• Enhancing climate governance and green public finance: CAW will finance projects that support activities aimed at strengthening governance systems for climate change. This includes: creating public policies and making decisions that directly relate to the international climate governance processes of the United Nations Framework Convention on Climate Change (UNFCCC); ensuring participation and engagement with Civil society around the Nationally Determined Contributions (NDCs); Ensuring appropriate framework laws, regulations or public policies on climate change are developed in line with the NDCs; Greening public financial management1- promoting climate sensitive budgeting; monitoring and management of climate fiscal risks; promoting climate related revenue reforms i.e. carbon taxes- fuel taxes and green bonds; integrating climate into public investment management systems; strengthening accountability and transparency of climate spending.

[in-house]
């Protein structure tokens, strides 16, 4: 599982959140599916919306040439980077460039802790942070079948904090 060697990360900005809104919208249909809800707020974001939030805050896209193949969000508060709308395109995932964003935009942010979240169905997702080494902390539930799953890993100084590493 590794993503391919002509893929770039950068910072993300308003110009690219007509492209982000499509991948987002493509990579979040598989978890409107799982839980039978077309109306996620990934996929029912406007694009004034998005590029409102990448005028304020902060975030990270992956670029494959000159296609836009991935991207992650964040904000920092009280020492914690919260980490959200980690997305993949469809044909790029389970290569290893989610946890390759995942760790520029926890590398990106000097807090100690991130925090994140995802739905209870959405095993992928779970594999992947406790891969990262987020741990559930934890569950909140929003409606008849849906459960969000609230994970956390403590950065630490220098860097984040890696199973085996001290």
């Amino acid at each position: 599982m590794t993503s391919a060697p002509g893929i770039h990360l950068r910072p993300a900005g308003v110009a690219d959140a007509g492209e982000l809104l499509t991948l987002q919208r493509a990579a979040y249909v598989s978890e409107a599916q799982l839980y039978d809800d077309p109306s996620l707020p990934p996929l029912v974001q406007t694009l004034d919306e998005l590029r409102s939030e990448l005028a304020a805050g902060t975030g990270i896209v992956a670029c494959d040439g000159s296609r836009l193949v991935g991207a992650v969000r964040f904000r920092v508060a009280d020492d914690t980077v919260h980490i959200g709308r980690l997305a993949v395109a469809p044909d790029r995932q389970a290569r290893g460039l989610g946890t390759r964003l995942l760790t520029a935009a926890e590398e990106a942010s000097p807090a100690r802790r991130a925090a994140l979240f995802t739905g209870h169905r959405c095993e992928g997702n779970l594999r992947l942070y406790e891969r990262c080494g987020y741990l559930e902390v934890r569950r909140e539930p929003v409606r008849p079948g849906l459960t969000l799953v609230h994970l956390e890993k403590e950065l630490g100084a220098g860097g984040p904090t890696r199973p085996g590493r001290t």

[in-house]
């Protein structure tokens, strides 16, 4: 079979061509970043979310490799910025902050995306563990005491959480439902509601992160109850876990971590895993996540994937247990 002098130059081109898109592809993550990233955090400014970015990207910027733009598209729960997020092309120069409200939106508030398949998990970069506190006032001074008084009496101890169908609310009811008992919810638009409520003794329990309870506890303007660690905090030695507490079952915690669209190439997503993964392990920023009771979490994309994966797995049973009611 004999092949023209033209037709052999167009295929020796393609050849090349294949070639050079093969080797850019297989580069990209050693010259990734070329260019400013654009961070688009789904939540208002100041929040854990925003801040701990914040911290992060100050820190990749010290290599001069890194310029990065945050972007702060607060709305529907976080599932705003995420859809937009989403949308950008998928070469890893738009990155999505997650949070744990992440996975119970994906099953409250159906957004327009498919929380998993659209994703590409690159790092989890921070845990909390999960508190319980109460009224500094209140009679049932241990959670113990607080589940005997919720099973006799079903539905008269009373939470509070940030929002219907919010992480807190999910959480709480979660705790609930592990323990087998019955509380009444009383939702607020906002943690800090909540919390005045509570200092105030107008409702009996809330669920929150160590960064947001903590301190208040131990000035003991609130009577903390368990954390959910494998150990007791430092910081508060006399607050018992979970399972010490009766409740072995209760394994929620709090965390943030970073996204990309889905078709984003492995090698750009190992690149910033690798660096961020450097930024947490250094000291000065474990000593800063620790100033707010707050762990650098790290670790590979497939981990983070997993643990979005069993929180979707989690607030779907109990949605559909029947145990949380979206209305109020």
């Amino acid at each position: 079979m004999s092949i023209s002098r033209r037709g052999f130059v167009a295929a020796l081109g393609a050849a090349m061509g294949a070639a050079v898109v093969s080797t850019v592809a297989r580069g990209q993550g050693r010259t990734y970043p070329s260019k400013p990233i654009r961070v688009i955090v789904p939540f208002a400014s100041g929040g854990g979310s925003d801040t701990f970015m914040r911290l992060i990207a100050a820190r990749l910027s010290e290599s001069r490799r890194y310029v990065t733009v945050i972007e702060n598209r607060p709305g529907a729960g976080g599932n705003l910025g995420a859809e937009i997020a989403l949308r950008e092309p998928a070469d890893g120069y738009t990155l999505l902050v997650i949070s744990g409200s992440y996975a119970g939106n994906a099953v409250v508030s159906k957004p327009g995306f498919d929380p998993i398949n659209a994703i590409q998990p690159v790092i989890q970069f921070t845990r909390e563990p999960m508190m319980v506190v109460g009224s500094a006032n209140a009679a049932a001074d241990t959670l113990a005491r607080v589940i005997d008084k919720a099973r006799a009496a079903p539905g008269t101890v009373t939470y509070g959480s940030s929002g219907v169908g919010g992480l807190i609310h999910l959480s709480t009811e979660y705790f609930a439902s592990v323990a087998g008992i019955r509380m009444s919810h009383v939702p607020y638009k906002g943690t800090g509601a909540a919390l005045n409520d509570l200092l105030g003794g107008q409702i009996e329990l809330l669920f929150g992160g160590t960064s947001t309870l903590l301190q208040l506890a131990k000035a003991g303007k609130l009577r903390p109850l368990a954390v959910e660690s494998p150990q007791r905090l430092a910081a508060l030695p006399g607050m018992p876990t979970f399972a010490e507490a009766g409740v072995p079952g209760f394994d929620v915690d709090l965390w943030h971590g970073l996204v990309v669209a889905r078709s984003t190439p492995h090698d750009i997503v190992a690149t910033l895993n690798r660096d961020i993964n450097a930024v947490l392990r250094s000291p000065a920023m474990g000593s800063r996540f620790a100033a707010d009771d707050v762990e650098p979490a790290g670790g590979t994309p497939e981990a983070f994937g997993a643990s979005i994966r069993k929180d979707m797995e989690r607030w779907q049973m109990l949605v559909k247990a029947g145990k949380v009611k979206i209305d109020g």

• Skills and Capacity Building: CAW projects will support capacity building activities in the context of evolving climate challenges. Recognizing the imperative of transitioning to climate-smart technologies and practices across key sectors like energy, agriculture, and transport, the CAW is committed to supporting initiatives that bridge the current skills gap. By facilitating upskilling of the workforce, promoting innovation, and endorsing the adaptation of new technologies, the CAW seeks to elevate national systems, with a particular focus on higher education and research capabilities. This ensures not only a proactive response to climate disruptions but also a robust foundation for RMCs to integrate and capitalize on climate-resilient strategies. This could also include capacity strengthening on establishing Measurement, Reporting and Verification (MRV) systems for mitigation, greenhouse gas accounting among others.